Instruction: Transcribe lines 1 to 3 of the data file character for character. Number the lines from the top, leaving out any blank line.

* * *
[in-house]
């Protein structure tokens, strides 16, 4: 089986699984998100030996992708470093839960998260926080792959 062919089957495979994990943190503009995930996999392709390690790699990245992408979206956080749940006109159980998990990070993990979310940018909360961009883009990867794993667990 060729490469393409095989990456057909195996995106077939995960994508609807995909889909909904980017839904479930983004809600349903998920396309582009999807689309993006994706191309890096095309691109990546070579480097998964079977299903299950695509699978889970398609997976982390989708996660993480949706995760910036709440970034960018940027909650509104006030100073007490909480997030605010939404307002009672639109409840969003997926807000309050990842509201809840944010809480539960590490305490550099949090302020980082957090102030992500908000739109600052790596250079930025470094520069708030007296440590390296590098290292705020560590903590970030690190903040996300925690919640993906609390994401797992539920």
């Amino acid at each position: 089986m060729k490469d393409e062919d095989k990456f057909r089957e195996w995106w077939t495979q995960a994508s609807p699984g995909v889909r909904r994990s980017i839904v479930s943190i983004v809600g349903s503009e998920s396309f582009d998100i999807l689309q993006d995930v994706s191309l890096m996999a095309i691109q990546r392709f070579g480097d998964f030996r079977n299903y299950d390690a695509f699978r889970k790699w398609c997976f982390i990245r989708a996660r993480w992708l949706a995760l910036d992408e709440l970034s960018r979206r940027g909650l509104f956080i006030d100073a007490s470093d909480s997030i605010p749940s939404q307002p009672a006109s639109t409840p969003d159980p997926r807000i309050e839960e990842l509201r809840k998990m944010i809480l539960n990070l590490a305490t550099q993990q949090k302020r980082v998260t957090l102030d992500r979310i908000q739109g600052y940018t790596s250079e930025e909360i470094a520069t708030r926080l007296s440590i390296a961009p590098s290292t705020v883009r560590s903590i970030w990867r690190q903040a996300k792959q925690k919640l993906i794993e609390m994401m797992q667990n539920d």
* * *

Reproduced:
[in-house]
């Protein structure tokens, strides 16, 4: 089986699984998100030996992708470093839960998260926080792959 062919089957495979994990943190503009995930996999392709390690790699990245992408979206956080749940006109159980998990990070993990979310940018909360961009883009990867794993667990 060729490469393409095989990456057909195996995106077939995960994508609807995909889909909904980017839904479930983004809600349903998920396309582009999807689309993006994706191309890096095309691109990546070579480097998964079977299903299950695509699978889970398609997976982390989708996660993480949706995760910036709440970034960018940027909650509104006030100073007490909480997030605010939404307002009672639109409840969003997926807000309050990842509201809840944010809480539960590490305490550099949090302020980082957090102030992500908000739109600052790596250079930025470094520069708030007296440590390296590098290292705020560590903590970030690190903040996300925690919640993906609390994401797992539920």
């Amino acid at each position: 089986m060729k490469d393409e062919d095989k990456f057909r089957e195996w995106w077939t495979q995960a994508s609807p699984g995909v889909r909904r994990s980017i839904v479930s943190i983004v809600g349903s503009e998920s396309f582009d998100i999807l689309q993006d995930v994706s191309l890096m996999a095309i691109q990546r392709f070579g480097d998964f030996r079977n299903y299950d390690a695509f699978r889970k790699w398609c997976f982390i990245r989708a996660r993480w992708l949706a995760l910036d992408e709440l970034s960018r979206r940027g909650l509104f956080i006030d100073a007490s470093d909480s997030i605010p749940s939404q307002p009672a006109s639109t409840p969003d159980p997926r807000i309050e839960e990842l509201r809840k998990m944010i809480l539960n990070l590490a305490t550099q993990q949090k302020r980082v998260t957090l102030d992500r979310i908000q739109g600052y940018t790596s250079e930025e909360i470094a520069t708030r926080l007296s440590i390296a961009p590098s290292t705020v883009r560590s903590i970030w990867r690190q903040a996300k792959q925690k919640l993906i794993e609390m994401m797992q667990n539920d």